The Philadelphia Museum of Art and the PMA Union, an affiliate of American Federation of State, County and Municipal Employees, District Council 47, reached a three-year agreement, union leaders and PMA museum director Sasha Suda announced Friday.

The PMA’s board of trustees and the union’s executive committee approved the deal’s terms on Friday. The union’s 180-worker membership voted overwhelmingly in favor of the contract on Sunday. The vote was 99 percent in favor.

“I feel good about the terms. They met everything that we asked for,” Adam Rizzo, PMA union president, told the Philadelphia Inquirer.

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“The museum caved on every single issue that we were fighting for. We won everything we asked for,” Rizzo added.

The strike, which began September 26, lasted 19 days as the union and the museum could not come to an agreement largely on salary increases. The union had rejected the PMA’s initial offer of wage increases totaling 8.5 percent over the next 10 months and 11 percent by July 1, 2024.

News of the tentative agreement came just as the museum was about to inaugurate a blockbuster Henri Matisse exhibition, with a protest initially planned for the show’s VIP opening on Saturday. That action has since been called off.

On social media, the union had accused the museum of hiring outside art handlers, which the union called “scabs,” to install the works in the Matisse show while the strike was ongoing. Queried about this earlier this week, a PMA spokesperson declined to comment.

The new deal, union leaders told the Inquirer, included retroactive salary increases to July and 14 percent raises over the next three years. The minimum hourly wage for museum workers is set to increase from $15 to $16.75. Workers will also receive lowered costs for health care and four weeks of paid parental leave.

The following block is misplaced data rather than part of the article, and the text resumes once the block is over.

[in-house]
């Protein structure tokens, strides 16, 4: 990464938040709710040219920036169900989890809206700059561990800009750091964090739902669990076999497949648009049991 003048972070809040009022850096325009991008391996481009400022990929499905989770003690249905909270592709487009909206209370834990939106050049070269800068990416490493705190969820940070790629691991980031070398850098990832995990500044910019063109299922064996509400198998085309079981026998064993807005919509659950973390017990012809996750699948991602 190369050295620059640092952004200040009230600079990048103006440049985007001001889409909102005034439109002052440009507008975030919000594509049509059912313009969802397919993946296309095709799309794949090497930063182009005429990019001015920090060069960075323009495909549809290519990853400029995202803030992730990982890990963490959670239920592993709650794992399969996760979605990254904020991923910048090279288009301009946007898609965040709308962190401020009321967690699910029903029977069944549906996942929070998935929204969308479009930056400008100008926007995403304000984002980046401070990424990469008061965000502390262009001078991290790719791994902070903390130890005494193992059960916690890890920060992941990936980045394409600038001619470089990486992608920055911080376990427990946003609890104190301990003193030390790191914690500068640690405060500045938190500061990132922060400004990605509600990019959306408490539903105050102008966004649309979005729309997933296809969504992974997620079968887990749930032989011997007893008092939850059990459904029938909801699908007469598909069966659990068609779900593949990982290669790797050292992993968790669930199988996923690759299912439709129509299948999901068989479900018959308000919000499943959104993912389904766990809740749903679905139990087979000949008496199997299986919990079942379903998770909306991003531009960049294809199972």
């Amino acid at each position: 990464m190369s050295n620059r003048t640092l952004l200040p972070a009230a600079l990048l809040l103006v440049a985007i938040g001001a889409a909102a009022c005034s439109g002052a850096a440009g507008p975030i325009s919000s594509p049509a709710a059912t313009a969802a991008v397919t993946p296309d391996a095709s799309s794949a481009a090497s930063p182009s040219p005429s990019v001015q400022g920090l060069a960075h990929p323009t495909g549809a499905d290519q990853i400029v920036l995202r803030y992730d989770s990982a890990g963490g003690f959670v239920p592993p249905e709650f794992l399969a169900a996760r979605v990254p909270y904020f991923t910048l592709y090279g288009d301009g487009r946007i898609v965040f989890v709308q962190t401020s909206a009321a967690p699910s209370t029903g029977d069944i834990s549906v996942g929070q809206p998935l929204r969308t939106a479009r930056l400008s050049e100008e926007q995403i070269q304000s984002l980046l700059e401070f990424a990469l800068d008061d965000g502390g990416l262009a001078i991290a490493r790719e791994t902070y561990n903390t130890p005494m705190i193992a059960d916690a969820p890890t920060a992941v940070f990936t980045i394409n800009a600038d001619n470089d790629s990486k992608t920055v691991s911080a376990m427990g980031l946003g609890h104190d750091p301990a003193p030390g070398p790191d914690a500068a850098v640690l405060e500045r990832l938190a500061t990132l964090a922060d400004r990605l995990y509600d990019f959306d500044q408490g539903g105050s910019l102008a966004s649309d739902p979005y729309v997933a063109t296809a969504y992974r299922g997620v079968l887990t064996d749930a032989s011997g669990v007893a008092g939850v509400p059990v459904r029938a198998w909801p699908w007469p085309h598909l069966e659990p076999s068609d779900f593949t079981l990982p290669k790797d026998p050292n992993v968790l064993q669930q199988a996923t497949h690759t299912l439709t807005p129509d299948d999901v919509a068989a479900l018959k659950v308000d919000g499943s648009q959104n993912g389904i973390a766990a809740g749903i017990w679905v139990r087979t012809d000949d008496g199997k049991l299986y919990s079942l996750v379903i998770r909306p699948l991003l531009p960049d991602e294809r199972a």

“This victory today is an example of what happens when workers come together in a union to demand better wages, fair treatment and respect on the job,” Lee Saunders, the president of AFSCME, the largest trade union of public employees, said in a statement.

“This is why cultural workers at museums, libraries and zoos across the country have started a wave of worker organizing that’s taking hold of the industry, and we’re proud that they’re part of the AFSCME family.”

The agreement, if approved on Sunday, will bring an over two-year process to an end. Workers at the PMA voted to unionize in August 2020 and negotiations have dragged on ever since.

As ARTnews‘s Alex Greenberger reported at the time, the unionization effort came in the wake of major turmoil at the museum and the George Floyd protests:

For much of this year, Philadelphia Museum leadership has faced controversy for the way it has dealt with workers in the face of multiple scandals. In January, theNew York Timesreported that Joshua Helmer, who formerly served as a manager at the museum, hadsolicited datesfrom female employees in exchange for professional advancement. At the time, the museum said that it aimed to be “free from harassment or inappropriate behavior of any kind” and vowed to investigate its workplace culture.

The findings of aninvestigation by an outsideconsulting firm were reported in July by thePhiladelphia Inquirer. According to the article, two male managers were accused of abuse (neither are reportedly still employed by the museum), as well as allegations that institutional leadership had not done enough to combat discrimination.

[Editor’s Note: This article was updated to reflect that union membership voted in favor of the new contract on Sunday.]